Where the matrix is prepared in a batch process drying may be done by the following operations, cited solely for purposes of illustration and not intended as a limitation of this invention. The core support may be placed on a Buchner funnel, and vacuum may be applied until the filter cake begins to crack. This cake may then be spread in a thin film and exposed to the atmosphere for a suitable time, which may vary from about 1 hour to about 25 hours depending upon the air flow and relative humidity. Alternately, drying time may be decreased by heating the material at temperatures up to about 100
The process of drying is well known to those skilled in the art. This invention contemplates the use of any such process, subject to the limitation that it not cause chemical degradation of the polyamine nor physical change in the organic oxide. Examples of suitable processes include drum drying, spray drying, belt drying, etc.
When the support matrix is prepared by a continuous process, the material may be conveniently dried in a fluidized bed. In this method, warm air, or another suitable inert gaseous substance, is introduced to the bottom of a column containing the solid to be dried at a pressure and flow such as to impart fluid transport properties to the solid material. After the bed has been dried to the desired level the gas flow is stopped, and the remaining steps in preparation of the support matrix may be performed in the column.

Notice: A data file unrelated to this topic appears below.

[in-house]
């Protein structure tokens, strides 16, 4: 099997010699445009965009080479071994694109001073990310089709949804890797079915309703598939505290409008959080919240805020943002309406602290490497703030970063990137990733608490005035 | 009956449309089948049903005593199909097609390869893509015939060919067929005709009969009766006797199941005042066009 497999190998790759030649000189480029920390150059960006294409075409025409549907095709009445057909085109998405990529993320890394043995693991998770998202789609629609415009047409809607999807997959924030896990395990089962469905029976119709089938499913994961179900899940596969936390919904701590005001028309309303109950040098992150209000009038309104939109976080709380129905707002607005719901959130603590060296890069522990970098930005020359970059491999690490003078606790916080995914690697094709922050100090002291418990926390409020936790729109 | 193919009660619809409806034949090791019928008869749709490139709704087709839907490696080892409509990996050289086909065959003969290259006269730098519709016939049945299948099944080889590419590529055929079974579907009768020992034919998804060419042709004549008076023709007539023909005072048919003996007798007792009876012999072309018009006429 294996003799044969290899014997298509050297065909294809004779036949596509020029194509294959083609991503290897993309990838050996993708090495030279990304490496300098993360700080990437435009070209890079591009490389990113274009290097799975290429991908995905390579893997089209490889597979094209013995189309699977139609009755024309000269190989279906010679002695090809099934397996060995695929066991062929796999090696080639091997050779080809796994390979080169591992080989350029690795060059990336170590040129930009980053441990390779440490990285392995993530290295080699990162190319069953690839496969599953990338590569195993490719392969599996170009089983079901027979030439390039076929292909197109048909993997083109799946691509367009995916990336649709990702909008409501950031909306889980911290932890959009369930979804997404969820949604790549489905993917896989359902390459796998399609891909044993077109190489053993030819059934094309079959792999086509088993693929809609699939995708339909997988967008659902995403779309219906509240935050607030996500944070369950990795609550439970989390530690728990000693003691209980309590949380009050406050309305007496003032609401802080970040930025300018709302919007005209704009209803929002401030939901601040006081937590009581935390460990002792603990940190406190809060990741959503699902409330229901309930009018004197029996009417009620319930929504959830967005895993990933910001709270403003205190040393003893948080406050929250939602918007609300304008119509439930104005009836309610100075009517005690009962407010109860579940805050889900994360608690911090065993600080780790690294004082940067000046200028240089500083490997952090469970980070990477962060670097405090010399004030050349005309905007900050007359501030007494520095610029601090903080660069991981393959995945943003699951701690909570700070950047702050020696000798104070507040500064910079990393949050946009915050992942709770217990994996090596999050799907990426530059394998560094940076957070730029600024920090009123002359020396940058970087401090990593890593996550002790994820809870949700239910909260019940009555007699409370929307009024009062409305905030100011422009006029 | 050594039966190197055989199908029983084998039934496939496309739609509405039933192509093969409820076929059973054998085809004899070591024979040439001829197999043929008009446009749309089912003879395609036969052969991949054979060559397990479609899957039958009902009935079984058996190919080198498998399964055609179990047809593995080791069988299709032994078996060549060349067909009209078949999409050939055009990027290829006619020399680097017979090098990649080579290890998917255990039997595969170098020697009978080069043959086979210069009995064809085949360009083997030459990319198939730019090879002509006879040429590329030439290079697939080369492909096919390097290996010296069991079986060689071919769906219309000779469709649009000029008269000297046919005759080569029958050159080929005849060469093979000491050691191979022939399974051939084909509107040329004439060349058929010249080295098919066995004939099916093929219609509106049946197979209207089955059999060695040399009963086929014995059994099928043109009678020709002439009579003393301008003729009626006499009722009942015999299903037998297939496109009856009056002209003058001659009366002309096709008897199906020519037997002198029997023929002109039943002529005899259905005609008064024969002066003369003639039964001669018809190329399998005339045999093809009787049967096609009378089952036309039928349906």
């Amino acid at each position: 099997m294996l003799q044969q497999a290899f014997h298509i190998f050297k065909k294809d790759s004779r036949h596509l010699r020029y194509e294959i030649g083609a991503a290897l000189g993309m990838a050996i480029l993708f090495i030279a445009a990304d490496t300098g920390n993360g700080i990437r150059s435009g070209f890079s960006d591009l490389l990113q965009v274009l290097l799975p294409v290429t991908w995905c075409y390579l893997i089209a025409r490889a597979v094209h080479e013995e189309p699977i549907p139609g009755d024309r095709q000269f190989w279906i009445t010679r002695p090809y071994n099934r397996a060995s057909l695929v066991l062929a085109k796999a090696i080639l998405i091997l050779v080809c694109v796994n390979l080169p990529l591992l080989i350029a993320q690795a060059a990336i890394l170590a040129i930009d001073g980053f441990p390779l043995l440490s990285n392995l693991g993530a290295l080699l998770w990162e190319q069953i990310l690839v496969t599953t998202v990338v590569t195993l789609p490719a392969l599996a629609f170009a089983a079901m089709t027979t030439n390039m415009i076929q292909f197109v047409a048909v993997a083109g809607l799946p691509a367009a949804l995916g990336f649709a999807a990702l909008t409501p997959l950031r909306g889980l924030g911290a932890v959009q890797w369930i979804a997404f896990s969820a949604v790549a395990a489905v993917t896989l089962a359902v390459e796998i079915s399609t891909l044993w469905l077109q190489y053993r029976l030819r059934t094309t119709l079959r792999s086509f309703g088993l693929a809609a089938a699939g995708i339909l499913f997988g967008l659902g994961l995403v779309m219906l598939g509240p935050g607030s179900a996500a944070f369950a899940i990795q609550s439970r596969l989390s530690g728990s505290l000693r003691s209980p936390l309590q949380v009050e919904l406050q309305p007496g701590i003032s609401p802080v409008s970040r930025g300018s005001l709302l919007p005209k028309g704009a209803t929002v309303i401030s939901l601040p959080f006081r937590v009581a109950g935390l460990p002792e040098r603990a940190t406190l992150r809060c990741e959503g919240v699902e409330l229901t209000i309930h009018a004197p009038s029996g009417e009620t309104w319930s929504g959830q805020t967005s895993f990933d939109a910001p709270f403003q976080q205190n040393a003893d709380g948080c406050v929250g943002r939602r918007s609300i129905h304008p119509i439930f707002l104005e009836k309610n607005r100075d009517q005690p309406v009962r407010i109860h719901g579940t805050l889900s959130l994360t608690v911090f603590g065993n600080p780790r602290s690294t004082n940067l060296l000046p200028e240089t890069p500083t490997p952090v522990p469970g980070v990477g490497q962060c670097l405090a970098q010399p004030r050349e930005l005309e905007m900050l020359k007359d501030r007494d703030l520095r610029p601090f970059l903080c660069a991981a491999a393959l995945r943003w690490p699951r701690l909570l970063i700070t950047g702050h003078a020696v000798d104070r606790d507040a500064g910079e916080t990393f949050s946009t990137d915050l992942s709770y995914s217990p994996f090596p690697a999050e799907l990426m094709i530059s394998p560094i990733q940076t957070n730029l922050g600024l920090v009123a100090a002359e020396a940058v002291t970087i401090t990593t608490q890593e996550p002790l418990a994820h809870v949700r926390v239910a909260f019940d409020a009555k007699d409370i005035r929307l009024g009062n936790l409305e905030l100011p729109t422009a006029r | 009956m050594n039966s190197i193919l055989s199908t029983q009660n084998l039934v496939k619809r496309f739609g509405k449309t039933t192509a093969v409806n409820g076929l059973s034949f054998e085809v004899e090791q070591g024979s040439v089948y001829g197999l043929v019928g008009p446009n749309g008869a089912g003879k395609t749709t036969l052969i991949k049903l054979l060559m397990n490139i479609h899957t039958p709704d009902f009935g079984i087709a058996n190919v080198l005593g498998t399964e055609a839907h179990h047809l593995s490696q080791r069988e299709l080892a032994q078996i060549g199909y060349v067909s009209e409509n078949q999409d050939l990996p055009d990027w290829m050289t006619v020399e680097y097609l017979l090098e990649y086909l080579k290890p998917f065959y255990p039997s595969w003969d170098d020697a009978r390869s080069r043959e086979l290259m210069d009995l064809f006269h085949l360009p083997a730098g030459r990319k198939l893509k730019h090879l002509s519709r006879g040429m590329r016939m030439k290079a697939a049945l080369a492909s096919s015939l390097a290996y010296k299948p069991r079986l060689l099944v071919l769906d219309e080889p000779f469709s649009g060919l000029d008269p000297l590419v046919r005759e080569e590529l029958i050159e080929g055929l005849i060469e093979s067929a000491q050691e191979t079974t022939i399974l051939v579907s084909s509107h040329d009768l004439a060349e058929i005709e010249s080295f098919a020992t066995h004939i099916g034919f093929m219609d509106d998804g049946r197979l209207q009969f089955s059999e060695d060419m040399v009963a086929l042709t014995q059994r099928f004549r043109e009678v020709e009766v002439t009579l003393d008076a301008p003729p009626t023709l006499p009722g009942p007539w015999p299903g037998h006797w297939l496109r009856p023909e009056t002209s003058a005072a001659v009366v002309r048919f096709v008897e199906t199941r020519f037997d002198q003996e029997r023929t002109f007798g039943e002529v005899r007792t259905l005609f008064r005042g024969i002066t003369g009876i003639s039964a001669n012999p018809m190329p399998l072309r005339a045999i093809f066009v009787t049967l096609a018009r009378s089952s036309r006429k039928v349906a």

After the polyamine-coated core support has been dried to the desired water level, preparation of the support matrix is continued as previously described. Thus, the dried polyamine impregnated core support may be contacted with an excess of a bifunctional re-agent which serves to cross-link the amine and which also furnishes a pendant bifunctional group which covalently bonds to the reactive chemical entity. Examples of said bifunctional reagents include glutaraldehyde, terephthalaldehyde, succindialdehyde, and toluenediisocyanate. Contact time may be from about 5 minutes to about 5 hours, with periodic mixing of the phases during this interval. Excess solution is removed, as by decantation, and the solid is washed to remove adhering, but not chemically bound, bifunctional re-agent.